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The Banda archipelago is steeped in centuries of bloody history over control of its rare and lucrative nutmeg and mace. What remains of its past are relics from Portuguese, Dutch and English forts, a 19th-century church and its Dutch graves, and musty museums commemorating the British invasion of Dutch-dominated Banda and Indonesia’s success at eventually ridding itself of colonial rule. Looming over Banda is Gunung Api, a volcano climbable when it is resting; nutmeg, mango and coffee plantations dot the landscape. What draws tourists to Banda’s remote and difficult-to-reach scenic shores is virtually unspoiled snorkeling and diving in one ...

The Banda archipelago is steeped in centuries of bloody history over control of its rare and lucrative nutmeg and mace. What remains of its past are relics from Portuguese, Dutch and English forts, a 19th-century church and its Dutch graves, and musty museums commemorating the British invasion of Dutch-dominated Banda and Indonesia’s success at eventually ridding itself of colonial rule. Looming over Banda is Gunung Api, a volcano climbable when it is resting; nutmeg, mango and coffee plantations dot the landscape. What draws tourists to Banda’s remote and difficult-to-reach scenic shores is virtually unspoiled snorkeling and diving in one of the country’s deepest submarine gorges and warm seas with excellent visibility. Prominent are sharks, whales, giant sea turtles, dolphins and other pelagics in deeper waters and an abundance of colorful tropical fish hovering around coral reefs. Particularly alluring are sites along the subsea lava flows left behind by Gunung Api’s 1988 eruption, a shallow lagoon and vertical walls. With effort, dive adventures can continue in the Kai and Tanimbar archipelagos southeast of Banda.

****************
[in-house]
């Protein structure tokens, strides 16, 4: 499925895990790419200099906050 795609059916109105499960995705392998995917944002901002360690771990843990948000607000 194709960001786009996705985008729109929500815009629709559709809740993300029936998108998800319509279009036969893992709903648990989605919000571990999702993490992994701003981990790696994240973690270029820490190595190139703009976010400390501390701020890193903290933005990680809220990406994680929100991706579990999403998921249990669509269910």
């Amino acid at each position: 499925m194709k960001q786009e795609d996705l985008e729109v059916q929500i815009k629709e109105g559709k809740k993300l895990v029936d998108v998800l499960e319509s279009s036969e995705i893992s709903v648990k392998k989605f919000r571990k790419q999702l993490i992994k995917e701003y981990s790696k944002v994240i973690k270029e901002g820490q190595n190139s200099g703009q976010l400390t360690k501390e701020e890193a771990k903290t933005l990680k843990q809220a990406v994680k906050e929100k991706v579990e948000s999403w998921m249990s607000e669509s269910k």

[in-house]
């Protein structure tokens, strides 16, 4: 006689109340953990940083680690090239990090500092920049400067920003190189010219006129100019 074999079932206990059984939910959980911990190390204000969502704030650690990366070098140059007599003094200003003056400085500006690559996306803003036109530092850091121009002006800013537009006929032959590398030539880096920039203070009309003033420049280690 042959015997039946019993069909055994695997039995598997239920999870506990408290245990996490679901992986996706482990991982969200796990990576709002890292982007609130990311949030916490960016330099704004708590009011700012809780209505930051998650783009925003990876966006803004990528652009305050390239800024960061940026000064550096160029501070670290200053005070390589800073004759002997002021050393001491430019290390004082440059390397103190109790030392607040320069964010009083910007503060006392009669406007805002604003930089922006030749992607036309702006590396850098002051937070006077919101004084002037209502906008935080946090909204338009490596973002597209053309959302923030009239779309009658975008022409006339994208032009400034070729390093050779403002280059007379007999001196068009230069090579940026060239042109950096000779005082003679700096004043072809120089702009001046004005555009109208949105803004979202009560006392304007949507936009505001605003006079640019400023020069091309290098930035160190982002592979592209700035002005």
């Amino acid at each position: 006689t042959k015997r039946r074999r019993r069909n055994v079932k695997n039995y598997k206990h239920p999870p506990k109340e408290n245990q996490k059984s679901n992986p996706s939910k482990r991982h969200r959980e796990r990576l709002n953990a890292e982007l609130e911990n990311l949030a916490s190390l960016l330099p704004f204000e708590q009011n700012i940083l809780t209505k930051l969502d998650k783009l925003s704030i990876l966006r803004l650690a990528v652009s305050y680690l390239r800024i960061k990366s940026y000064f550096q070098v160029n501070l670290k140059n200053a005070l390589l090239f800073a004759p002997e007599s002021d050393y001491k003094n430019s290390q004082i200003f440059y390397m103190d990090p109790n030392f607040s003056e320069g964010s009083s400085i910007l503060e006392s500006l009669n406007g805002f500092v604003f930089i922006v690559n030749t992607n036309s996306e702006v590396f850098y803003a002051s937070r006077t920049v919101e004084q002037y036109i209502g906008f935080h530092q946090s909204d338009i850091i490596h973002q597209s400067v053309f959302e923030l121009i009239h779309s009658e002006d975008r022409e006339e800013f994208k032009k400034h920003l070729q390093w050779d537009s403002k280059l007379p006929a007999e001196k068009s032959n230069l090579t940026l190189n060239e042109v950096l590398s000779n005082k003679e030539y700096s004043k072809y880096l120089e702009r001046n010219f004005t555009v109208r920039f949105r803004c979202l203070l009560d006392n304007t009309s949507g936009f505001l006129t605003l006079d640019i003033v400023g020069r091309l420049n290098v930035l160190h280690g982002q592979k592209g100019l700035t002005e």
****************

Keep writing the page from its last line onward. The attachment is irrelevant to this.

Linda Hoffman
About the Expert

Linda Hoffman is a contributing editor for five Periplus guides, including Bali (two editions), Papua, Java, Nusa Tenggara, and eight editions of Insight Guides Indonesia and the Indonesia section of their Southeast Asia guidebook.

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Linda Hoffman for Triporati

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Facts at a Glance

  • Location: Ten small volcanic islands in the Banda Sea, 1,200 miles east of Java.
  • Language: Indonesian
  • Currency: Indonesian Rupiah
  • Research: Wikipedia | Wikitravel
  • Weather: Rainfall | Daylight

Climate

  • Best Time to Visit:

    Best visited in dry season (April–October).